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114 Features of fibromyalgia in lupus nephritis
  1. Jennifer L Rogers,
  2. Amanda M Eudy,
  3. Lisa G Criscione-Schreiber,
  4. David S Pisetsky,
  5. Jayanth Doss,
  6. Kai Sun and
  7. Megan EB Clowse
  1. Duke University


Background Patients with SLE have poor health related quality of life (HRQoL), however the predominant causes for decreased HRQoL in different subgroups of SLE are not well understood. Features of fibromyalgia, including fatigue, widespread pain, depression, sleep and cognitive dysfunction, are prevalent in SLE affecting 20%–65% of patients and often contribute to disability and poor health related quality of life (HRQoL). These aspects of fibromyalgia have not been well described in lupus nephritis (LN). We evaluated self-reported symptoms of fibromyalgia and mood disorders in patients with and without lupus nephritis

Methods This was a cross sectional study of SLE patients (ACR 1997 or SLICC 2012 criteria) from July to November 2018. All patients completed Systemic Lupus Activity Questionnaire (SLAQ), Patient Health Questionnaire-9 (PHQ9), and 2016 ACR Fibromyalgia criteria. Active nephritis was defined as UPC>500 mg and/or active urinary sediment excluding other causes. Fibromyalgia was defined as 7 areas of pain with 5 symptoms severity score (SSS) or 4 areas of pain with 9 SSS. Differences across groups were analyzed by Fishers exact test and ANOVA.

Results 205 patients completed patient reported outcome measures (92% female, mean age 45.1 years). In our cohort 17% had active nephritis, 16% were in nephritis remission and 67% had no history of nephritis. Of patients with nephritis, 28% had membranous class V, 27% had proliferative or proliferative/mixed LN, 3% class I/II, 0.5% post-transplant, 0.5% ESRD on dialysis, and class was unknown in 32%. The prevalence of fibromyalgia was 10.5% in those with nephritis compared to 23% of patients without nephritis (p=0.04). Patients with LN had statistically significantly lower fibromyalgia severity scores, symptom severity scores, areas of pain, fatigue, cognitive dysfunction, sleep disturbance, forgetfulness, muscle pain, and numbness. Patient-reported disease activity was significantly lower in patients with LN remission. Depression and anxiety were not significantly different between groups.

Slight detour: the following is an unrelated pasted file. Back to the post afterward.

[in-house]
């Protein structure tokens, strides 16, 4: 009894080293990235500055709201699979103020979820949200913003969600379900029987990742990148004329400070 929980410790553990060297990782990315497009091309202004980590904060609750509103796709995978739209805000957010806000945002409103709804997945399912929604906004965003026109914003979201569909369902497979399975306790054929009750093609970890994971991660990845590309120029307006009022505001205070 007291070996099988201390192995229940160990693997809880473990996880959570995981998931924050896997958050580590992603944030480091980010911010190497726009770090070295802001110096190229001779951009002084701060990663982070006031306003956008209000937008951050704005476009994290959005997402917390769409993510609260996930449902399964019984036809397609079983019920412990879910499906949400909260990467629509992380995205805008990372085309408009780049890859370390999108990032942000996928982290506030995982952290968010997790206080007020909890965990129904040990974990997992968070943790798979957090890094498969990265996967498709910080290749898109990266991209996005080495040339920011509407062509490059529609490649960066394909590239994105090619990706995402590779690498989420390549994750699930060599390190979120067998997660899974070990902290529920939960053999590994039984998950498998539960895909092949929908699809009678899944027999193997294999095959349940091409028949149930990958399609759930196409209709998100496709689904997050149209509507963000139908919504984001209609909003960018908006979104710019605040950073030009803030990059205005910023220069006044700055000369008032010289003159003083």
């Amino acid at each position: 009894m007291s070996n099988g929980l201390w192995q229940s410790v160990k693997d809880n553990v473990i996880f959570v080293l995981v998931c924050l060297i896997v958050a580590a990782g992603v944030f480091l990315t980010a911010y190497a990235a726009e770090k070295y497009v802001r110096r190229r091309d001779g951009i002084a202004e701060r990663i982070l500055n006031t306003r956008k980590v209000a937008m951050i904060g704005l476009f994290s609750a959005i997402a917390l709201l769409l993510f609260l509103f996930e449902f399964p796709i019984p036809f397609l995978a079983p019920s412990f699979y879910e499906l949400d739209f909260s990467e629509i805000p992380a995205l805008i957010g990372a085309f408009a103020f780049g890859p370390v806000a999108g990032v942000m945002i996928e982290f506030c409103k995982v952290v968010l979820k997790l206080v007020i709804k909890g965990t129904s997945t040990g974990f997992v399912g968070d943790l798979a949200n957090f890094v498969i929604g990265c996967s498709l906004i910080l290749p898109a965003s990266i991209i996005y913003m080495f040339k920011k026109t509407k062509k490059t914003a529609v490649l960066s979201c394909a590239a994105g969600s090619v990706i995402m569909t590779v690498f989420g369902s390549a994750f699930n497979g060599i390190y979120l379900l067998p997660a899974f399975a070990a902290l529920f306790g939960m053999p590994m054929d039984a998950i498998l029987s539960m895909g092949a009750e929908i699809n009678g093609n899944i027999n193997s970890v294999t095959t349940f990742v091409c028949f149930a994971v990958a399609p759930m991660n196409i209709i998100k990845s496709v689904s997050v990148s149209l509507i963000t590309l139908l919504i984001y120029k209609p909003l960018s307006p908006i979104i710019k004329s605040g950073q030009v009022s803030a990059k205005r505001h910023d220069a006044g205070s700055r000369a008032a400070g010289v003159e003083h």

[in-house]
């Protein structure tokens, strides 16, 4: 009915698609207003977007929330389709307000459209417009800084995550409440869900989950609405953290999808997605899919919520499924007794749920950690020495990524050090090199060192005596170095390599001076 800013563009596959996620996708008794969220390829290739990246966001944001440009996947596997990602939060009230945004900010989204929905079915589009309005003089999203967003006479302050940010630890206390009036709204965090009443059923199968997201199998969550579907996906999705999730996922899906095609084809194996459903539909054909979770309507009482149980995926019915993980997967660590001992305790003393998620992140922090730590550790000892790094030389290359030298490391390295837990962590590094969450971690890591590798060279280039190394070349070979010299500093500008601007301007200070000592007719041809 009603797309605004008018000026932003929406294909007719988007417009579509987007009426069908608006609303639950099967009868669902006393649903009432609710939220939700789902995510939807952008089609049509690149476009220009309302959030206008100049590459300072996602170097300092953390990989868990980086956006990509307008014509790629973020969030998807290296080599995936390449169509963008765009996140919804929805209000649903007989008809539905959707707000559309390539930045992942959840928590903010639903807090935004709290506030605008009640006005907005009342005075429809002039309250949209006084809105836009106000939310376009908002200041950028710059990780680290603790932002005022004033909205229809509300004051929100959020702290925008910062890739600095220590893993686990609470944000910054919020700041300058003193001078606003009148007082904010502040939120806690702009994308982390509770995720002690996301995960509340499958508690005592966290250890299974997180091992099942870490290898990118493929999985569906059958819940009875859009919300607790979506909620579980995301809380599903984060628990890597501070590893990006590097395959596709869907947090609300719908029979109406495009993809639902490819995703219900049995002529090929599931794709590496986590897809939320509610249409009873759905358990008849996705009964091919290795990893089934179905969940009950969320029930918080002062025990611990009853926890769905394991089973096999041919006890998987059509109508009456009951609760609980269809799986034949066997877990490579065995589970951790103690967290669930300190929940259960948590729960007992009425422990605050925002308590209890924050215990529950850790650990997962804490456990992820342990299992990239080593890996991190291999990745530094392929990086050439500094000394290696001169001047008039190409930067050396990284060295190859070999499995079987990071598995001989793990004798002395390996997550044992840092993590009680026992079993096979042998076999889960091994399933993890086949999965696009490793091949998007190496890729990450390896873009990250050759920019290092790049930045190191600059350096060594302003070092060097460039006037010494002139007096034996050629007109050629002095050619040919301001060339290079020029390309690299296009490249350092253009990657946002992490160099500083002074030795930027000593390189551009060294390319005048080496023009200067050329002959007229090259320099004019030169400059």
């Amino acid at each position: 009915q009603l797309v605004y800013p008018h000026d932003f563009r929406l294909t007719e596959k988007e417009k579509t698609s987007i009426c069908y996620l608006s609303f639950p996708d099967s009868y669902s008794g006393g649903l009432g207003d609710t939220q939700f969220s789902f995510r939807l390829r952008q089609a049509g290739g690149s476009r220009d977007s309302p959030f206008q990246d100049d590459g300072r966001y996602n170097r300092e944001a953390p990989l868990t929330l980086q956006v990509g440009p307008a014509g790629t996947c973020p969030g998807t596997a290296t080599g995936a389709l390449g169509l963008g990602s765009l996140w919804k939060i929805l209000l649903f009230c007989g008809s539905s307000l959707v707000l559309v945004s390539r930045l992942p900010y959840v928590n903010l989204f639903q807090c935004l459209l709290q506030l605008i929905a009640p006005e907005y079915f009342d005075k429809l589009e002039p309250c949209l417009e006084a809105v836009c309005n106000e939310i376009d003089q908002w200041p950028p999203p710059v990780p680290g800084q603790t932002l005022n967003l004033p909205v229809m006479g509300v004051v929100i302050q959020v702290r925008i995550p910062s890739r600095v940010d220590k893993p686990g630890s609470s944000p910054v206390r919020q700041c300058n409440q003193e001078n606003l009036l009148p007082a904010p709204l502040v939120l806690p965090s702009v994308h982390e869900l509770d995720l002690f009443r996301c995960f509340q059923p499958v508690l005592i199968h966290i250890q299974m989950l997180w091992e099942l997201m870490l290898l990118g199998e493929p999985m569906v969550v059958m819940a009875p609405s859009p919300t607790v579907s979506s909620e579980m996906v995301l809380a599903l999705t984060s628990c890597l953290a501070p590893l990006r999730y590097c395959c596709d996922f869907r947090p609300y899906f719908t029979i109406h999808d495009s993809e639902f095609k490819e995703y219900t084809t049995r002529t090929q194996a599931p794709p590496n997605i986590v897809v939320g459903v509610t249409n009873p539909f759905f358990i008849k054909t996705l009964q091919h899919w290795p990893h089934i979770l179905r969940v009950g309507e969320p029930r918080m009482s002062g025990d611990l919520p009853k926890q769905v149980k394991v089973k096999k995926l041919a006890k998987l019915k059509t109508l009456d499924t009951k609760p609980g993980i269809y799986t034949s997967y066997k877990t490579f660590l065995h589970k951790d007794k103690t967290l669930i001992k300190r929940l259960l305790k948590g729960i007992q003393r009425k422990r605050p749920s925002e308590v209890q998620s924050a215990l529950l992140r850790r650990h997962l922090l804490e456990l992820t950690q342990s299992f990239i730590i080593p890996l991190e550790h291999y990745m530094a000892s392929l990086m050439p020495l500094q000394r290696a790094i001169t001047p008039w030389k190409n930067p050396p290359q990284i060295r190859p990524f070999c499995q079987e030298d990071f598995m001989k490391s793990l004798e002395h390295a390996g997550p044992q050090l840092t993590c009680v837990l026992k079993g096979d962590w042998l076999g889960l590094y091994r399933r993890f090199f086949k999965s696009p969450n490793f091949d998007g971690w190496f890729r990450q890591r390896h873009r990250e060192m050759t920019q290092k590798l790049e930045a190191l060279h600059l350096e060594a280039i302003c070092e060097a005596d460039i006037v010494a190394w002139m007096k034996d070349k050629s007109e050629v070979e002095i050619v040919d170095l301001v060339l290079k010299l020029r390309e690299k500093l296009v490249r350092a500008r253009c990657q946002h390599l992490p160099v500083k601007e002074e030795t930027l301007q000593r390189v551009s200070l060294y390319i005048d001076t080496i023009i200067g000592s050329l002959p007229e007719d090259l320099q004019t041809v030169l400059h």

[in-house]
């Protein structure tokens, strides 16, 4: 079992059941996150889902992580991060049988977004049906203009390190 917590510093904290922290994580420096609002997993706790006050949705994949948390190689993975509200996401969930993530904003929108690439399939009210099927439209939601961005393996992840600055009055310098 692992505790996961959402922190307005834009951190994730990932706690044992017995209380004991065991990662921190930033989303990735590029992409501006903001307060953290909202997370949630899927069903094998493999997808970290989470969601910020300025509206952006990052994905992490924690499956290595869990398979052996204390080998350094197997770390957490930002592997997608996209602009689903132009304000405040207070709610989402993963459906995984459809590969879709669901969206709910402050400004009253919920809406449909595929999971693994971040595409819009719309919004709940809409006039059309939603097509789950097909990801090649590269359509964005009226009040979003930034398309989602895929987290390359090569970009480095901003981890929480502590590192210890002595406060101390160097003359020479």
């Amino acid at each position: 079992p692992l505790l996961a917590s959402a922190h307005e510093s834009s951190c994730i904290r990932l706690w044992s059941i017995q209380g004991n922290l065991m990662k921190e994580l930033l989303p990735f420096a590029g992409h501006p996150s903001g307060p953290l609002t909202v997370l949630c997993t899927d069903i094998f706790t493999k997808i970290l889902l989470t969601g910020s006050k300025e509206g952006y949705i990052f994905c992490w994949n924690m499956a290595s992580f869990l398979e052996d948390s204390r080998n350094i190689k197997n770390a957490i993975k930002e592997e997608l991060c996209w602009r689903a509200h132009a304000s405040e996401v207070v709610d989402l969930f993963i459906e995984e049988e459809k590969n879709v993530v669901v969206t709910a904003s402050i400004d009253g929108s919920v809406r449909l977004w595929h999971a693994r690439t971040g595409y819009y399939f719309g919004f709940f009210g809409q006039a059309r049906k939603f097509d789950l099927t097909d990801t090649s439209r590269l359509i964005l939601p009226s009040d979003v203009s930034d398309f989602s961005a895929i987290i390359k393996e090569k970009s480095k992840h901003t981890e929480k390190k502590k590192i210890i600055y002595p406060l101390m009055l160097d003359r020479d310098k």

Abstract 114 Table 1

Clinical Characteristics of Fibromyalgia in Lupus Nephritis

Conclusions Patients with both active and inactive lupus nephritis have lower rates of fibromyalgia, fatigue, sleep and cognitive dysfunction compared to non-nephritis lupus patients. Depression and anxiety were pervasive among all lupus groups and persisted even after achieving lower disease activity. The drivers of low HRQoL may be distinct across SLE subgroups. Lupus nephritis patients have high rates of disability and poor HRQoL, however the mechanism underlying these outcomes in nephritis is less likely related to features of fibromyalgia

Funding Source(s): None

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